$ screen -S screenname

Naming screens is very useful, as we'll see in a while.

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Screen usage

1. Opening windows within screen

To open and navigate through window instances within screen, we use keyboard shortcuts. Creating a window is done by [Ctrl]-a c key combination. First, you press <strong>[Ctrl]</strong> and hold a key, release them and press <strong>c</strong>. The <strong>[Ctrl]-a w</strong> combination lists for you window instances at the bottom of your screen:

screens

The active window is indicated with * (asterisk). In our case, it's window #4 holding zsh shell instance. After the number goes application running within the window. The previously active window is indicated by <strong>-</strong> (hyphen). There is yet another, very useful, way to create new windows. At a command line (in any window), type <strong>screen [program_name]</strong> and a new window will be invoked, running the specified program, without the need to create another shell process. Once you finish work with an application, the screen window will be automatically closed.

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2. Window navigation

To navigate through windows, use [Ctrl]-a # where # is a number corresponding to screen instance you want to use.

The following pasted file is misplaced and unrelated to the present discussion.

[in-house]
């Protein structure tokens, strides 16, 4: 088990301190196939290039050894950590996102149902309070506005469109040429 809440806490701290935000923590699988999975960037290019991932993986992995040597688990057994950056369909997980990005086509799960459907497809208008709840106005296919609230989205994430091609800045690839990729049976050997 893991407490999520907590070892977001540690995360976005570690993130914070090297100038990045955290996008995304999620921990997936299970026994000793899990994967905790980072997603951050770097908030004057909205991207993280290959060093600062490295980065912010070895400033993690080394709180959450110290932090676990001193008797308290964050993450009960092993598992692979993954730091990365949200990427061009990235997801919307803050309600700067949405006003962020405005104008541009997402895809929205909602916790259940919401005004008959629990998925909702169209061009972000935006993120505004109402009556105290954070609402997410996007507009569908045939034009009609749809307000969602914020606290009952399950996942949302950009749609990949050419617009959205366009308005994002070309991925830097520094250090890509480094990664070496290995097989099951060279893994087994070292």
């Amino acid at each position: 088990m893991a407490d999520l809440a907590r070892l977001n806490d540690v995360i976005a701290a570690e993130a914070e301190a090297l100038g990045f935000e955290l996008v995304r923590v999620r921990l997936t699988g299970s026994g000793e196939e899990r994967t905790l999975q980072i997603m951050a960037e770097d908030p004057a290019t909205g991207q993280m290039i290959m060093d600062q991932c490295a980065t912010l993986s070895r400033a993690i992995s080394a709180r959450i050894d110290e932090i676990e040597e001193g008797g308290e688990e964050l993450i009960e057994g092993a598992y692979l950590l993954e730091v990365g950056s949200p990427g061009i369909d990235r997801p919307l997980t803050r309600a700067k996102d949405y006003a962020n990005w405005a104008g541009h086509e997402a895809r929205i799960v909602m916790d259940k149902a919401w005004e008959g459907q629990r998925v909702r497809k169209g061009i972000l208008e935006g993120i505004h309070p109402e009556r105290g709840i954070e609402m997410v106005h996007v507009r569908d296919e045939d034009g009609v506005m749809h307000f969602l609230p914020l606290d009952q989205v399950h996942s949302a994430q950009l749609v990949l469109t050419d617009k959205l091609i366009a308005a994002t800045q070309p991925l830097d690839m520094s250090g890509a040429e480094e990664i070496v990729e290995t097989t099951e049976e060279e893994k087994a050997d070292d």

[Ctrl]-a n and [Ctrl]-a p let you cycle through the window list. [Ctrl]-a p, as you might guessed, takes you back, while [Ctrl]-a n cycles forward.

One more thing: [Ctrl]-a [Ctrl]-a flips between the currently active window (marked by an asterisk) and the previously active window (marked by a hyphen).

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3. Killing windows

There are two ways to kill a window you no longer wish to use. First one is to use [Ctrl]-a k kill-function. The function asks for confirmation before taking effect. The other way is to simply type <strong>exit</strong> within the desired window.

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4. Exiting screen

Again, two ways of doing so. The first one is to close all the screen windows manually with exit or kill-function. The other one is to use  [Ctrl]-a \ command that will ask for confirmation to kill all windows and exit.

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More screen voodoo

1. Detaching/reattaching sessions